Sunday, August 21, 2016
If you've followed this blog a long time, you probably know by now that I was once deeply involved in church but am no longer so involved. I haven't in any way lost my faith, it's just evolved over the years to a place where the language and messages of most of the churches I encounter seem to miss the mark of what I know -- or at least believe -- to be true.
So what I think today -- after this interesting week -- is that the problem with churches is they encourage people to sort of will themselves to goodness. And I don't think that's all that effective: I think what result's a bit like the disconnect between political correctness and the horrid nastiness we're currently seeing on the American political scene.
When we are busy willing ourselves to goodness, it becomes a sort of mask that we put on, but the character beneath the mask remains unchanged. This can become such a habit that we may not even be aware when the mask slips, because over time we come to inhabit it so completely that we honestly believe it's who we are.
I think, actually, that true spiritual maturity is more a matter of becoming conscious than becoming "good." And here's how I saw that played out in the theater.
The show was a 10-minute play festival: ten plays by ten playwrights, each ten minutes long, with five directors managing two plays each with a stable of actors, some of whom were in more than one play. Since I was only in one play, I was only on stage for 10 minutes in a performance that lasted two hours, so I had lots of time to observe.
And the first thing I noticed was this: a director known to be a sweet, gentle, very sensitive and intelligent person, would suddenly turn and utter rude, insensitive and even sometimes abusive comments to his actors and staff, and then later not even realize he had done so -- in fact, become hurt and deeply apologetic; frankly disbelieving when called on his actions. It so perfectly mirrored an experience I'd had last year with another director that I was forced to realize that this must somehow be a part of the human condition, but thrown into relief in these stressful situations.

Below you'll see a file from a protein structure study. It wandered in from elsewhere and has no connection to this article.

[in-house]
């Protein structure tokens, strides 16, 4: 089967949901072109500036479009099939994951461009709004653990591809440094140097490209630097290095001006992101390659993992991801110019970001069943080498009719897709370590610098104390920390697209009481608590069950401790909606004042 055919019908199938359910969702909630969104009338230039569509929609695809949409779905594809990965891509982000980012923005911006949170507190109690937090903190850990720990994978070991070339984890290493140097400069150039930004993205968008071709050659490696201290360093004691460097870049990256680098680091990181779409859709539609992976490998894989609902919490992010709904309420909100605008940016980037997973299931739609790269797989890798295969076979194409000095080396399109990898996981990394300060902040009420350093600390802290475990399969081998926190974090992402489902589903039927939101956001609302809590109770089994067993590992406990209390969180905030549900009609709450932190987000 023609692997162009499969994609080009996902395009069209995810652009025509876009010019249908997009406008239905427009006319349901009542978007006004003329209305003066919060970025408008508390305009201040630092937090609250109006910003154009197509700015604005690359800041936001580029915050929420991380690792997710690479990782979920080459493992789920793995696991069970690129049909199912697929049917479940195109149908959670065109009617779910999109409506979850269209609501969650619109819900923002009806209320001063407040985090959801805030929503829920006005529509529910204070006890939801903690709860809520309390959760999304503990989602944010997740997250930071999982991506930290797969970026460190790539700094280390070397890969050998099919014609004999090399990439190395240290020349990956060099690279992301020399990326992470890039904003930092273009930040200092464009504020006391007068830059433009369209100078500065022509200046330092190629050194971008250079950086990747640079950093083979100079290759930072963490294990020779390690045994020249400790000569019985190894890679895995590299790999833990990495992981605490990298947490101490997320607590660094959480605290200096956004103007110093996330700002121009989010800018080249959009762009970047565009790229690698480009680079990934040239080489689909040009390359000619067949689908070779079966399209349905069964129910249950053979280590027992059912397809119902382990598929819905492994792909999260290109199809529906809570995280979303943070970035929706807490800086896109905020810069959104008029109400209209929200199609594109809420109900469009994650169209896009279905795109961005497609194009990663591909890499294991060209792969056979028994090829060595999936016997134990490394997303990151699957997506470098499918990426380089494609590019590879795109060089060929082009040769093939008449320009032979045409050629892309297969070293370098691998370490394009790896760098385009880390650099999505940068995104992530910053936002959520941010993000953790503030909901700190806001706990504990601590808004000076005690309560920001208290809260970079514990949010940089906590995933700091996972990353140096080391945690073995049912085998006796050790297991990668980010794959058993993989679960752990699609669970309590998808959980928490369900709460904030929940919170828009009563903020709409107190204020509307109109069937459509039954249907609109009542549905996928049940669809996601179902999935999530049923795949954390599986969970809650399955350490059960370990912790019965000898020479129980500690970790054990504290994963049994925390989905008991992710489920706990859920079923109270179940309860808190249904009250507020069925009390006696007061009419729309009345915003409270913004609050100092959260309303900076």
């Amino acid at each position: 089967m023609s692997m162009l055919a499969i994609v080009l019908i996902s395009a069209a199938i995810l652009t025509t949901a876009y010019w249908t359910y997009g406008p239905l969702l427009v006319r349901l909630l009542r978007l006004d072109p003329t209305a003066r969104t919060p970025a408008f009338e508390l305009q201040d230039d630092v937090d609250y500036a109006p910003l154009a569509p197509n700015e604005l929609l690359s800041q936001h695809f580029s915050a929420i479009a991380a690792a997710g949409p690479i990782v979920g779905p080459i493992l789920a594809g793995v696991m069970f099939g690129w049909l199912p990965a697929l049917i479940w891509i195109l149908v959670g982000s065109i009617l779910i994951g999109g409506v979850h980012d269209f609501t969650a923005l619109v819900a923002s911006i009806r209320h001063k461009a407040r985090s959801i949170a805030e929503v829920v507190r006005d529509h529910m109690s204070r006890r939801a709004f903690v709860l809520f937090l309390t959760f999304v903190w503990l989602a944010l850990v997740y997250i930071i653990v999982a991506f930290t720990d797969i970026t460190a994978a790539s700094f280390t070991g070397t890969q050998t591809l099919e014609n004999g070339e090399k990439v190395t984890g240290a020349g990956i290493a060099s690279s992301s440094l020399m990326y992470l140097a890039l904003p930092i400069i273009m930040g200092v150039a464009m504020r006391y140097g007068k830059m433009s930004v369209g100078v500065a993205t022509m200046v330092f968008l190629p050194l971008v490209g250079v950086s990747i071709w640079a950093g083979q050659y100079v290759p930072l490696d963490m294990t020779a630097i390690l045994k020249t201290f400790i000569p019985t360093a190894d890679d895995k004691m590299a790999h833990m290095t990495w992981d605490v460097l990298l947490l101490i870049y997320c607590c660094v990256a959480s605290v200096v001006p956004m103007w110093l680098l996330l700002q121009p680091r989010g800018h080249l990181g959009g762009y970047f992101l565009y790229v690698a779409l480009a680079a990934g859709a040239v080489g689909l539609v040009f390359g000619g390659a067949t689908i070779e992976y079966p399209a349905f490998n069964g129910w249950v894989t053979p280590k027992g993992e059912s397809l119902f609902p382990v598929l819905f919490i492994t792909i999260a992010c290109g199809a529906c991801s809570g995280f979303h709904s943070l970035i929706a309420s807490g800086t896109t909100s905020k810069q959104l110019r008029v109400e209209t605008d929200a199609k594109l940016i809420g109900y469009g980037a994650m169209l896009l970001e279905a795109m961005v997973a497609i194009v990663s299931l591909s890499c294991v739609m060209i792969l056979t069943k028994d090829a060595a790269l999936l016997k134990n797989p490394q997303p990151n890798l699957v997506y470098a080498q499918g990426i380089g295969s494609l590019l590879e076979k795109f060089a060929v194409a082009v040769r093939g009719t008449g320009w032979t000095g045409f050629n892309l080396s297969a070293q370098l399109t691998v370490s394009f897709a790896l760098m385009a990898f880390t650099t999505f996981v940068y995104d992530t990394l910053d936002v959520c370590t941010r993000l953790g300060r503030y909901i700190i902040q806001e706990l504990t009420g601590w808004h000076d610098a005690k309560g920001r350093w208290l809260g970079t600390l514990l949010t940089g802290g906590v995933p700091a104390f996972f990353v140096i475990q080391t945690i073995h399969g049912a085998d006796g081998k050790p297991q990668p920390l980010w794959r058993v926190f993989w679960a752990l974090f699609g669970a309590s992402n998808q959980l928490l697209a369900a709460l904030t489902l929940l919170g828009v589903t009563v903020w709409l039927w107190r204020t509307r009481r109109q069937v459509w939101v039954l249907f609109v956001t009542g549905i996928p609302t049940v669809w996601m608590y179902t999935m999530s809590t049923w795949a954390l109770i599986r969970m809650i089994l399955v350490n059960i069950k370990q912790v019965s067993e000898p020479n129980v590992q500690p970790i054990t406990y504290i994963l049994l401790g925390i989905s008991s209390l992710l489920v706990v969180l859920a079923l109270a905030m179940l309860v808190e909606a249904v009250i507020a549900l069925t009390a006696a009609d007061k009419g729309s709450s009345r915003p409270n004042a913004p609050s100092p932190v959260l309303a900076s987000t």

The second thing was more oblique: an actress in one of the other plays -- a very seasoned and truly gifted actress -- was extremely nervous about going on stage and wondering if she should ever act again because she found it so intensely stressful. "Aren't you nervous?" she asked. "This really isn't fun," she said. "I wonder if I should, like, meditate or something."
And I realized I wasn't nervous, actually; at least -- not in the way she meant. But it wasn't because I have a meditation practice, in the sense that "I meditate, so I'm a chill person." Looking closely at my thinking processes, I realized my biggest worry was not that I wouldn't perform well or would forget my lines, but that I wouldn't stay conscious; that I would become so obsessed with how I might perform or be perceived that I would lose track of my lines, of the arc of the play, of where I was on stage -- all of which was especially critical because one of the other actors who provided most of my cues didn't have his lines yet and kept going off script. So I had to be always aware of what was physically happening in the play so I could respond appropriately while still keeping the play as close as possible to the script the playwright had written. I needed to be fully present at all times -- something I (daydreamer, observer, performer that I am) traditionally find difficult.